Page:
Dalhousie University is mourning the loss of alumni Angela Rehhorn and Danielle Moore: both young environmentalists chosen to be delegates at the United Nations Environment Assembly in Nairobi, Kenya.
“Angie always loved the ocean,” said Rehhorn’s former roommate Paula Lagman.
The two were matched in first year at Dal and had been roommates up until two years ago. “She was very passionate about the environment and sustainability.”
Rehhorn was working at the Huntsman Marine Science Centre and had recently been accepted to join the Canadian Wildlife Federation’s Canadian Conservation Corps.
A statement from the conservancy said: “from the moment we met her, we could see Angela was a gifted and committed conservationist who was dedicated to making the world a better place.”
Rehhorn graduated from Dalhousie in 2017 with a double major in Marine Biology and Sustainability. Rehhorn worked and volunteered with several environmentalist organizations from coast to coast.
“I think she would have made a difference in the world, she was really passionate about this,” said Lagman.
Lagman can recall many beautiful memories with Angela.
“She was always a happy person,” she said. “She would always go out of her way to make everyone feel better.” Lagman said that they even have matching tattoos with one of their mutual friends, Alex. “I’m really glad I have that to remember her.”
Rehhorn was passionate about many things, her former roommate said. “She always wanted to get better at surfing. She would have really been good at that too.”
Danielle Moore had “a smile that would brighten any room,” reads a statement from Pinnguaq, a non-profit organization that Moore worked with. Moore had been an employee of Canada Learning Code, recently having worked in Nunavut teaching children about robotics, coding and VR. “The kids knew her, affectionately, as ‘the girl with the robots.’”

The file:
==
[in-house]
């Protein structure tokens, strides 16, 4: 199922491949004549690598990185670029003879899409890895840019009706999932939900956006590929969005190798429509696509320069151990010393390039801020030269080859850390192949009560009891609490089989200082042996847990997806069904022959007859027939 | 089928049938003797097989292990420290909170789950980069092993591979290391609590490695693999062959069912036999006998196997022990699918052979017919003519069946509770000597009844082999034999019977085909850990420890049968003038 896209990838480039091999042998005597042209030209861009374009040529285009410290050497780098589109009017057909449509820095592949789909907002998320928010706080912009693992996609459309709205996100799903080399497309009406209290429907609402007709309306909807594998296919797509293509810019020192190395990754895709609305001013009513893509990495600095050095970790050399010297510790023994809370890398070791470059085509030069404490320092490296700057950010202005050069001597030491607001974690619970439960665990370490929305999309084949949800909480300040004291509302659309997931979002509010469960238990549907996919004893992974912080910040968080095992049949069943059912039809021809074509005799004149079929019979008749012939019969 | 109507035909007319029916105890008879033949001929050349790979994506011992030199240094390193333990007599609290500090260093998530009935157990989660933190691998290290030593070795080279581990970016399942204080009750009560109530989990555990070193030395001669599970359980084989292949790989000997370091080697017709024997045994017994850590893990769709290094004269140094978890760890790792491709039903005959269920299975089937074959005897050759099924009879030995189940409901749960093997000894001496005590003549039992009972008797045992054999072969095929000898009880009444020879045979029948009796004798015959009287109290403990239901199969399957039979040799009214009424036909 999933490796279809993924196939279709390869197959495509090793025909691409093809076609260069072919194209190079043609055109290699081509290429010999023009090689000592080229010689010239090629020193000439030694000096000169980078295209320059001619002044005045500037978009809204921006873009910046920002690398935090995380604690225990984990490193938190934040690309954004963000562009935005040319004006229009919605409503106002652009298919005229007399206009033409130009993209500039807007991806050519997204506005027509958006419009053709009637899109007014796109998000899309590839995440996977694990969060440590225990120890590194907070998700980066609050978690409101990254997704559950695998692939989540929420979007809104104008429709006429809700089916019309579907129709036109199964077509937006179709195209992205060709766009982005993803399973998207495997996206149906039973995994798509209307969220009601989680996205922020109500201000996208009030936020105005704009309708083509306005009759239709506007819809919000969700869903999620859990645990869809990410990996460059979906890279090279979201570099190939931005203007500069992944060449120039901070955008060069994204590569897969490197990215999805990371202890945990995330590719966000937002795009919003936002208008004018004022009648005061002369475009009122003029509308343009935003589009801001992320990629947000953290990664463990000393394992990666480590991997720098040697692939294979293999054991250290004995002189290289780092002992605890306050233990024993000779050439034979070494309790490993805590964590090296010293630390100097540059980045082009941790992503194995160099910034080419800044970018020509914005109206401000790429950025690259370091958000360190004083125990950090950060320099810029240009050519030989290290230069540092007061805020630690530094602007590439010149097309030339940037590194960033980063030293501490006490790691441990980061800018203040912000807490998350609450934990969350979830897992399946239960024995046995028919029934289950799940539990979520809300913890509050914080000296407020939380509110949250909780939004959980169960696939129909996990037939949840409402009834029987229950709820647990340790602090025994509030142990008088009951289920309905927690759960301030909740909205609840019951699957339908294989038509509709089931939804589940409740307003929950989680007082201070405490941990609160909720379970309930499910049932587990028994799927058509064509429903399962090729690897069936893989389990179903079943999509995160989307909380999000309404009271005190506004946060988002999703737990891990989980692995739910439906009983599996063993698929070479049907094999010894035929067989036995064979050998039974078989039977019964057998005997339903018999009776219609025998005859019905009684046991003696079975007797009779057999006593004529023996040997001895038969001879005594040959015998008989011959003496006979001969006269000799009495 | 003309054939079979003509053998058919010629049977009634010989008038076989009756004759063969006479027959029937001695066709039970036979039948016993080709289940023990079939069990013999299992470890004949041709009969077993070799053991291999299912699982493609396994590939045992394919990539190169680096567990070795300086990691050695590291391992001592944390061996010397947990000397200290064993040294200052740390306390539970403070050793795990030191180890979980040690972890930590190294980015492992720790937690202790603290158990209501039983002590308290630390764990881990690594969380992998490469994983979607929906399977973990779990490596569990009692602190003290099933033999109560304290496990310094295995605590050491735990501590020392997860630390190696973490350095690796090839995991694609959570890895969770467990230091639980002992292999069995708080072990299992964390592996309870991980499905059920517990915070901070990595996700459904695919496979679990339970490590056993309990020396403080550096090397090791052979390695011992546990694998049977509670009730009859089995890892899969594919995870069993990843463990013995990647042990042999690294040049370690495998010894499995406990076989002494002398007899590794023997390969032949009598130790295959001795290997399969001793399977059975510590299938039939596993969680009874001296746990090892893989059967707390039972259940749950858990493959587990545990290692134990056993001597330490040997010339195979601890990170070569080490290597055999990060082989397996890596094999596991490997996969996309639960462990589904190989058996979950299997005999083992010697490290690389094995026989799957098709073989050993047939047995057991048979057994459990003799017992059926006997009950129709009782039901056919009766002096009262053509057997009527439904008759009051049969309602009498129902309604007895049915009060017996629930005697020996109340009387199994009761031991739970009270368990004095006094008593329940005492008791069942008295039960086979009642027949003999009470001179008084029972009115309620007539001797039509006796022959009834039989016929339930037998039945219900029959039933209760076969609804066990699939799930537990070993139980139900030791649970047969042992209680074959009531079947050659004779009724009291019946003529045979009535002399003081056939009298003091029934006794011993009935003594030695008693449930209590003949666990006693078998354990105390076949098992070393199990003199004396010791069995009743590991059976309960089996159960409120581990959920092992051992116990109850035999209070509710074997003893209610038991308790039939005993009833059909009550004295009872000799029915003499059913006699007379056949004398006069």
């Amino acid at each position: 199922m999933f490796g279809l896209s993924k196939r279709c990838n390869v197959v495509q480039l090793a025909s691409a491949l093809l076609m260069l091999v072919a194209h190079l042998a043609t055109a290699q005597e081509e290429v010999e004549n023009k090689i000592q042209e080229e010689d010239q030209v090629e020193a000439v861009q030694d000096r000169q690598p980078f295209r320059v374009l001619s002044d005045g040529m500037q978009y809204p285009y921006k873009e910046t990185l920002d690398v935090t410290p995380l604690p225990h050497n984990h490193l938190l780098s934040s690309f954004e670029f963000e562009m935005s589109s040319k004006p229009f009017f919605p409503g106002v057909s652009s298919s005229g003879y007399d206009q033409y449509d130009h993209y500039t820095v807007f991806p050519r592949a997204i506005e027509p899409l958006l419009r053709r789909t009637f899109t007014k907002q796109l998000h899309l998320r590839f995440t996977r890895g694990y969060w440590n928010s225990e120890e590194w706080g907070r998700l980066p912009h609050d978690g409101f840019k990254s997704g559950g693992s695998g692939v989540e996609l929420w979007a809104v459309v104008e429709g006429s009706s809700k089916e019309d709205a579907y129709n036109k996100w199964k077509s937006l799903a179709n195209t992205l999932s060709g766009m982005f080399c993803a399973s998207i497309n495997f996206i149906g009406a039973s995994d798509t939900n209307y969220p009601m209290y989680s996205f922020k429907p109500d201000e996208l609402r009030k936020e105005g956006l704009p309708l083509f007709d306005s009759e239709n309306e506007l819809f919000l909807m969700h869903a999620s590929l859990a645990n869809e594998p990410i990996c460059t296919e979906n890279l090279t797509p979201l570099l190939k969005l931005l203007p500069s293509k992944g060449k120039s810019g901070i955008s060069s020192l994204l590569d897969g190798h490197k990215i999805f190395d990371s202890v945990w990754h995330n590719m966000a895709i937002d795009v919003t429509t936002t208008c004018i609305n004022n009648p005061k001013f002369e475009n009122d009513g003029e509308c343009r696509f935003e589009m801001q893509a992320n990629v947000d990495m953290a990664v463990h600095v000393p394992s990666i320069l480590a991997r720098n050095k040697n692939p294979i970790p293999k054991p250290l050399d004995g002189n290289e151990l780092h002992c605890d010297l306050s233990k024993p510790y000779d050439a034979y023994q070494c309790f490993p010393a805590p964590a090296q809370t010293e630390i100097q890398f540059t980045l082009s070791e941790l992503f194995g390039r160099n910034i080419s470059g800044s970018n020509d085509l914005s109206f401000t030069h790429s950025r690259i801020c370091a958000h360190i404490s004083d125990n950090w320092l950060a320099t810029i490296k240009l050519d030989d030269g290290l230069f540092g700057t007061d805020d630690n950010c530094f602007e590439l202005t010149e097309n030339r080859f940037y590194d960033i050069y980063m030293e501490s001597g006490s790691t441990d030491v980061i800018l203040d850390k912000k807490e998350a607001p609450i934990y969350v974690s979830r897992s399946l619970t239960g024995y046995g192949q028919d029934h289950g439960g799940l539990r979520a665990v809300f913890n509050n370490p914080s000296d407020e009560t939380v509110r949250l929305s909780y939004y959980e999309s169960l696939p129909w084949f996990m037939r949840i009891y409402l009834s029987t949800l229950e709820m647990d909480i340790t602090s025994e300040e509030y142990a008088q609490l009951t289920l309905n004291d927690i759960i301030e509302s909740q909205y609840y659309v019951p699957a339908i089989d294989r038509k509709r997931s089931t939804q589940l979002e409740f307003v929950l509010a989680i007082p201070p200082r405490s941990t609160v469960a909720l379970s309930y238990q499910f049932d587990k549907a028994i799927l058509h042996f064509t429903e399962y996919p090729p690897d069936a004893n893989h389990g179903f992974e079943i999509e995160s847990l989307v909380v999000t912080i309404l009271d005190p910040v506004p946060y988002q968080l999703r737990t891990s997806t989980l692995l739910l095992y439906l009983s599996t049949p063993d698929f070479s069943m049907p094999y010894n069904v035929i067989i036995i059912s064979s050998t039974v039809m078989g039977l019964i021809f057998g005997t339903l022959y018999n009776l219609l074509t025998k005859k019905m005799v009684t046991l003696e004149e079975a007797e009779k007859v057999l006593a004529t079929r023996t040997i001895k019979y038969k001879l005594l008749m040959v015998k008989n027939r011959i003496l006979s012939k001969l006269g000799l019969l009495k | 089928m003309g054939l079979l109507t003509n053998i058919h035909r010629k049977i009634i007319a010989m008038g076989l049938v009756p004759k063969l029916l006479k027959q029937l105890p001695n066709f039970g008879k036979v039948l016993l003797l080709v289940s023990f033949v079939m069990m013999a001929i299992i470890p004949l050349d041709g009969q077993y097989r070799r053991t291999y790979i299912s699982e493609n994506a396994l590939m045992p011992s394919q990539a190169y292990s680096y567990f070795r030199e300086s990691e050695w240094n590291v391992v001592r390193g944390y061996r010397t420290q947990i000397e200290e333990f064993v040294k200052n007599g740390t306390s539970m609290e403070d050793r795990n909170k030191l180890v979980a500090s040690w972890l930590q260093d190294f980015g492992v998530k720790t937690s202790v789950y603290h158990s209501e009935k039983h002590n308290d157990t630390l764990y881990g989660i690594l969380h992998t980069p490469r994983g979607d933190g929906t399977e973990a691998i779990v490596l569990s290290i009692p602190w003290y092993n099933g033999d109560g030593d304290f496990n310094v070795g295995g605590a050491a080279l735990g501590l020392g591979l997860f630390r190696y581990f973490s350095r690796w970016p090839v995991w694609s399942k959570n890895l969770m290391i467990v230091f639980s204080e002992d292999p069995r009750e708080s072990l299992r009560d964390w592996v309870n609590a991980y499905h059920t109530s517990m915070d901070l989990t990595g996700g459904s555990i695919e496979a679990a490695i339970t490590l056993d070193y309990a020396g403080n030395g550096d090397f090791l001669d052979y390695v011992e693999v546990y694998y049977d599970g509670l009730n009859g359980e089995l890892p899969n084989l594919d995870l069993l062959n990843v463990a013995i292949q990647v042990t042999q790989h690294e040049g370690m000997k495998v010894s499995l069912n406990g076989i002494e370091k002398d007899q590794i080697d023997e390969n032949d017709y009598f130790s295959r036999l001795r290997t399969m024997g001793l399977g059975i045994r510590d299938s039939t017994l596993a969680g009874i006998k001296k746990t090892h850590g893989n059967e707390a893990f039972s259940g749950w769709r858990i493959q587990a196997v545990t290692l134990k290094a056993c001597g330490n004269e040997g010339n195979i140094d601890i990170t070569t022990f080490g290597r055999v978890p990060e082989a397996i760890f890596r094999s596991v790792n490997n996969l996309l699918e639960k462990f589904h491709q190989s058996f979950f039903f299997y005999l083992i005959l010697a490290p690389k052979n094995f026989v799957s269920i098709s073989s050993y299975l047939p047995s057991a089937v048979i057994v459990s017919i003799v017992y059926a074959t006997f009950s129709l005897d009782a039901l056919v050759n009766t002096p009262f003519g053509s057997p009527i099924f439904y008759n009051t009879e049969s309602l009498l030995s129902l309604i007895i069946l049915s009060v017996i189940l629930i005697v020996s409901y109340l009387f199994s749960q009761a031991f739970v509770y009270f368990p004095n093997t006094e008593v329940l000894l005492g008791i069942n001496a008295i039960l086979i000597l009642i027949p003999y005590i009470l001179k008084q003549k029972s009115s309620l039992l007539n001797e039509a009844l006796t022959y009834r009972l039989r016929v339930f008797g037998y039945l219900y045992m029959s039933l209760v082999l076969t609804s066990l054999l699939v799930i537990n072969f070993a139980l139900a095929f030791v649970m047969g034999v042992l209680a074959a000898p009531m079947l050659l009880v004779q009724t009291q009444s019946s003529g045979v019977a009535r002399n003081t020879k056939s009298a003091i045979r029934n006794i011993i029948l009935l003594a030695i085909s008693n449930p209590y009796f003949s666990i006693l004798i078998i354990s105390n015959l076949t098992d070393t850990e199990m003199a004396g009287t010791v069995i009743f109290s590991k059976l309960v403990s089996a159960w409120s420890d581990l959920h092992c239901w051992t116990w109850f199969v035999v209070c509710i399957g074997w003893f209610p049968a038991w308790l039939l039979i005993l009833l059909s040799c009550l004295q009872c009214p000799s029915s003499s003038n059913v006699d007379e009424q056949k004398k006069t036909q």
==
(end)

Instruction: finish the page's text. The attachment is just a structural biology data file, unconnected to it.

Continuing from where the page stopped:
Her friend, Izzy Jubinville, said Moore was born to be a teacher. “She was patient, smart and hard-working.” Moore had just been accepted to the Bachelor of Education at the University of Ottawa. “It’s what she was meant to do.”
Moore graduated from Dalhousie University with a degree in Marine Biology and Oceanography in 2017.
During their studies at Dal, Moore and Jubinville went on a four-month trip to Costa Rica, working and backpacking. “One time when we were exploring this beach on Costa Rica, Danielle found these clay deposits on the beach and got all of us to cover ourselves from head to toe with this clay,” recalled Jubinville. “She was just so much fun.”
Moore’s work with Canada Learning Code was recognized by the UN, according to a CBC interview with Moore’s research advisor Kim Davies. She also worked with a variety of environmental and activist organizations in Canada, which earned her a place at the UN’s environmental conference.
“I’ve never met anyone like her,” said Jubinville. “She was a tireless activist, so passionate about advocacy for the environment, Indigenous peoples, youth,” she said. “I just thought she could do it all.”
A promising leader and a dedicated volunteer
Both Moore and Rehhorn volunteered with the Canadian Sea Turtle Network.
The organization expressed their condolences on their Facebook page. About Danielle Moore: “She was a promising young leader in the environmental world and we send our most sincere condolences to her loved ones.” About Angela Rehhorn: “Angela was a dedicated volunteer during our 2016 summer season and was an inspiring young conservation leader.”
On April 20, Lagman is organizing the first annual beach clean-up in Point Pleasant Park, in honour of Rehhorn’s birthday.